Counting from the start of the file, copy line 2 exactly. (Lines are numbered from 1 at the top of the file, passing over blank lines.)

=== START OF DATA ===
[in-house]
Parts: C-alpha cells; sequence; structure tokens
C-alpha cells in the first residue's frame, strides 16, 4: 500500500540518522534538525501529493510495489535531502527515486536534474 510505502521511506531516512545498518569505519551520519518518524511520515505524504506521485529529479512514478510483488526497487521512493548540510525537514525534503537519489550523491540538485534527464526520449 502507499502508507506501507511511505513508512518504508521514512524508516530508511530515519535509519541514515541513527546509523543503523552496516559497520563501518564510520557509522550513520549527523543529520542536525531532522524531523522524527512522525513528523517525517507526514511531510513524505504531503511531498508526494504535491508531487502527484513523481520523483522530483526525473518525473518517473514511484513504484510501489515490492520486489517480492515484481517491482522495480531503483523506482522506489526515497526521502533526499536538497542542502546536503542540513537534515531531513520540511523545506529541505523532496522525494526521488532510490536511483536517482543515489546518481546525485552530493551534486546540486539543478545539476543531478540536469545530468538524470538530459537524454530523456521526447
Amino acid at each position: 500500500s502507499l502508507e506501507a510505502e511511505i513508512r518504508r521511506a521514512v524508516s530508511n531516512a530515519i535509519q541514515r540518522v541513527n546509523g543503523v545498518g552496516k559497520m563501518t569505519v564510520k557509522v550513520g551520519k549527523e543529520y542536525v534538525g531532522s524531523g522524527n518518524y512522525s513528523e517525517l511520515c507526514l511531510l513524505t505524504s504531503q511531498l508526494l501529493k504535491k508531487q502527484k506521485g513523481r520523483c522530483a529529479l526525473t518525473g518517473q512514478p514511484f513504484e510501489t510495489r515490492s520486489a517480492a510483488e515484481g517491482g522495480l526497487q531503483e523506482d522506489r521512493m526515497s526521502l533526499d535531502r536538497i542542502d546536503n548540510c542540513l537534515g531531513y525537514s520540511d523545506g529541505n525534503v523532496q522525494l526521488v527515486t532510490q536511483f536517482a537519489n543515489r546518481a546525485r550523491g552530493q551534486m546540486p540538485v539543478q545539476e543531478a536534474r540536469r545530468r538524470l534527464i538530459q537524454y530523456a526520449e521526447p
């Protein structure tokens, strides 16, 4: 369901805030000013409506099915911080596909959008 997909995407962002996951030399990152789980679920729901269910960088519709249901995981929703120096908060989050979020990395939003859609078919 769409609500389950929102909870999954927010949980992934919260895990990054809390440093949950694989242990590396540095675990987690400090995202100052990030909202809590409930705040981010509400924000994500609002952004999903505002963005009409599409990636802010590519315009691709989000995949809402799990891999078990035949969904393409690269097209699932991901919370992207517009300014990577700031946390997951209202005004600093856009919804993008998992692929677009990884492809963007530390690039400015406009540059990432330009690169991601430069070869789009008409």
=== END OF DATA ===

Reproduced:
Parts: C-alpha cells; sequence; structure tokens